A new ten-year strategy aimed at reducing suicide in Scotland is set to be launched.
The strategy will focus on tackling the factors and inequalities that can lead to suicide.
It will involve national and local government to address “underlying social issues” that can cause people to feel suicidal.
Support will be widened to anyone affected by suicide, including families, friends and carers under the strategy.
There will be investment in peer support to provide the opportunity for people to meet others to help guide their wellbeing and recovery.
Reaching people with a heightened risk of suicide, including work in key settings and communities, will be prioritised.
The needs of children and young people will be given a focus, while work will be undertaken with the media to support responsible reporting.
Insights on poverty and marginalised groups will also be brought into work.
The Scottish Government has announced that it will fund the Scottish Recovery Network as part of an initial three-year plan.
Mental wellbeing minister Kevin Stewart described it as a “new approach” being taken by the Government towards suicide prevention.
“Every death by suicide is a tragedy and while the number of deaths have fallen in recent years, I want to use every lever at our disposal to drive that down further,” he said.
“That’s why we are taking a new approach to suicide prevention – considering all the social issues that can lead people to feel suicidal, while supporting those contemplating suicide and their loved ones.
“Peer support is an effective way to support people in their communities, helping them to feel heard and understood.
“I’m pleased this strategy will provide funding for the Scottish Recovery Network to continue its vital work for people experiencing and recovering from mental health issues.”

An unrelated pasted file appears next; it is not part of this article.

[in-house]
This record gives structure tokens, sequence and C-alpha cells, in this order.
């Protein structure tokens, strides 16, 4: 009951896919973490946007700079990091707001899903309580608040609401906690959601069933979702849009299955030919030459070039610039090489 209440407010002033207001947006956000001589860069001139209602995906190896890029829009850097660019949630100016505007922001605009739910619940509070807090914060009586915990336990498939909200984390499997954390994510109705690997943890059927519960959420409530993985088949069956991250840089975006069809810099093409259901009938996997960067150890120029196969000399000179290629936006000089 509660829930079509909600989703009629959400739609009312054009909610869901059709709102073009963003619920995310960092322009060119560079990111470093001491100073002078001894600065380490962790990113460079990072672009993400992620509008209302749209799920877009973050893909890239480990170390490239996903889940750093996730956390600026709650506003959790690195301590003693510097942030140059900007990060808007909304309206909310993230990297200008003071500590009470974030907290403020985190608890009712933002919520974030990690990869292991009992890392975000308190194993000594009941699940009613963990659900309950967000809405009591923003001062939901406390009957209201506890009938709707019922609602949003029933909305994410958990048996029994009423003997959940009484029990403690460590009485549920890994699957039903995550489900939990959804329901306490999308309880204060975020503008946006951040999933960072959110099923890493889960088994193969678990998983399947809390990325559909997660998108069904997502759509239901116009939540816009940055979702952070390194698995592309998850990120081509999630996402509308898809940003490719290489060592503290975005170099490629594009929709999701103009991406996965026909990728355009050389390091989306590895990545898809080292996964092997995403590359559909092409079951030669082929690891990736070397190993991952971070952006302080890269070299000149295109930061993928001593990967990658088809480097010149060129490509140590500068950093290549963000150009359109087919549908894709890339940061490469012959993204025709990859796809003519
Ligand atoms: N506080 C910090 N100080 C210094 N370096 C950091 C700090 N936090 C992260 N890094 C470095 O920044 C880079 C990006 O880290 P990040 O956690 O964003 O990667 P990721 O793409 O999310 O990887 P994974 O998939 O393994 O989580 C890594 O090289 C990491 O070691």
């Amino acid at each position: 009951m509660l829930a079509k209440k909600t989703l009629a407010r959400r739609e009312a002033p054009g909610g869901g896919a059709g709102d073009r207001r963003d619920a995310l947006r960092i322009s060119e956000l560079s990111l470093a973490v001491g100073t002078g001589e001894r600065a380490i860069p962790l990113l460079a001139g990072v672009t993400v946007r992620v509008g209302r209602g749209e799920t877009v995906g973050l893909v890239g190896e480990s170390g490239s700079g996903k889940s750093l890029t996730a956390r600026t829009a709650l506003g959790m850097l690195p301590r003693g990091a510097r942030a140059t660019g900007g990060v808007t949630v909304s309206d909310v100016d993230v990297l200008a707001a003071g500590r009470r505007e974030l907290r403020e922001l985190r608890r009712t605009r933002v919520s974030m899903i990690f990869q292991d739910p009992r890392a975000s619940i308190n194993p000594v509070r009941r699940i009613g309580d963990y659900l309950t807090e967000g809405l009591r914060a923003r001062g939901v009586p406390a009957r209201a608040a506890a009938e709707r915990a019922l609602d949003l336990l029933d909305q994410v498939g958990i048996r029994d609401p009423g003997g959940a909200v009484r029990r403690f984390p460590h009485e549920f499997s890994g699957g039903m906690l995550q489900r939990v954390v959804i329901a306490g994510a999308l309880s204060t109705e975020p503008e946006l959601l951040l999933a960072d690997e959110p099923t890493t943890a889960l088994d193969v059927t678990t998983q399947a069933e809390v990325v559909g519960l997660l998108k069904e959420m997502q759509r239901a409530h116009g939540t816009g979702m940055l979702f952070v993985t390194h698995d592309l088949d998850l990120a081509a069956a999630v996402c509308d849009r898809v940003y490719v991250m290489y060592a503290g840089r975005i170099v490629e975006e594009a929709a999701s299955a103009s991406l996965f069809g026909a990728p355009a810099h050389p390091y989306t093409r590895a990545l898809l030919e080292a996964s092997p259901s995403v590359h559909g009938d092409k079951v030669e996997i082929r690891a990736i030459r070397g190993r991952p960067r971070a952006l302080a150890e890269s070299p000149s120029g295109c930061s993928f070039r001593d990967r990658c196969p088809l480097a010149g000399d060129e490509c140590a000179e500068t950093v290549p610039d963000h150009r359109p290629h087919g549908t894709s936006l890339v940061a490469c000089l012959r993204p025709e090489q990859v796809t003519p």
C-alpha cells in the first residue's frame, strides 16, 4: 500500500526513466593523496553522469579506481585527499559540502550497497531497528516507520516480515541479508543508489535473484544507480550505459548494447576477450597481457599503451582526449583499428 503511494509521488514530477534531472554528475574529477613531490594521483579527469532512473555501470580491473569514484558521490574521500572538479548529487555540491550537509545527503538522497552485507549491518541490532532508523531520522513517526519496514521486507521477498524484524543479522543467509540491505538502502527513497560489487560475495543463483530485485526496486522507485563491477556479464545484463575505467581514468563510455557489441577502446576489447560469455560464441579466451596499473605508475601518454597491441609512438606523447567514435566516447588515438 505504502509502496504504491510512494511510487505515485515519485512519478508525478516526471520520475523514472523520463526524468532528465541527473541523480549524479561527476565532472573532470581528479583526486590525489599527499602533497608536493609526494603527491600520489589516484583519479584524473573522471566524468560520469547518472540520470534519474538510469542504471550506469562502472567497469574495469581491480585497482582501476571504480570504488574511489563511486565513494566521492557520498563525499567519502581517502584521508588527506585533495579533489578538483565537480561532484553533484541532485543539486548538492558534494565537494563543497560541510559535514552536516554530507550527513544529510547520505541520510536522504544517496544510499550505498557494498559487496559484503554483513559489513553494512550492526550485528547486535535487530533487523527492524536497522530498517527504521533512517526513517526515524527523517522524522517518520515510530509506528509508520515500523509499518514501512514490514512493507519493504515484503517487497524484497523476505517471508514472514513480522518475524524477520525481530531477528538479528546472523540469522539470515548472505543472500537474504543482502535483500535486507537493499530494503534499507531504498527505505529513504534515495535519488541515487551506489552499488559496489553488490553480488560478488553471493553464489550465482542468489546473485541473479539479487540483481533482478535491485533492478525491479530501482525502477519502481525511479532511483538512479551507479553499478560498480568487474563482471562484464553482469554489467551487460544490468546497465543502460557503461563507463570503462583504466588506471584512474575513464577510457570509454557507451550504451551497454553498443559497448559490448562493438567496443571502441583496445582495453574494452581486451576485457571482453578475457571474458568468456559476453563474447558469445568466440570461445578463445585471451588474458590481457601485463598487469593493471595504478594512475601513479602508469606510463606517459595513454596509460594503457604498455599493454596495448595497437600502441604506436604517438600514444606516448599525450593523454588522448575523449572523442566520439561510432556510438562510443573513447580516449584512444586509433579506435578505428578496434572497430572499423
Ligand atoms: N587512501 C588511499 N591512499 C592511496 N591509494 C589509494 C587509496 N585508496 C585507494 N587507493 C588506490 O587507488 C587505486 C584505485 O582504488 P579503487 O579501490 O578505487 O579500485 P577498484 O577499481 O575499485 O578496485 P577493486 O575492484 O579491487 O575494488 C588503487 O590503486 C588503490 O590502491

Councillor Paul Kelly, COSLA health and social care spokesperson, explained the strategy will see work which reaches beyond traditional settings.
“This approach to suicide prevention will build on the work taking place across local areas in Scotland,” said Kelly.
“It will see the partnerships across communities strengthened and build on the collaboration between local and national work to ensure we share the knowledge and insights to help drive suicide prevention forward.
“This strategy will see work which reaches into new areas beyond the traditional settings of health and social care such as education, justice and physical activity so we can truly see suicide prevention as everyone’s business.”
When life is difficult, Samaritans are here – day or night, 365 days a year. You can call them for free on 116 123, email them at firstname.lastname@example.org, or visit samaritans.org to find your nearest branch.
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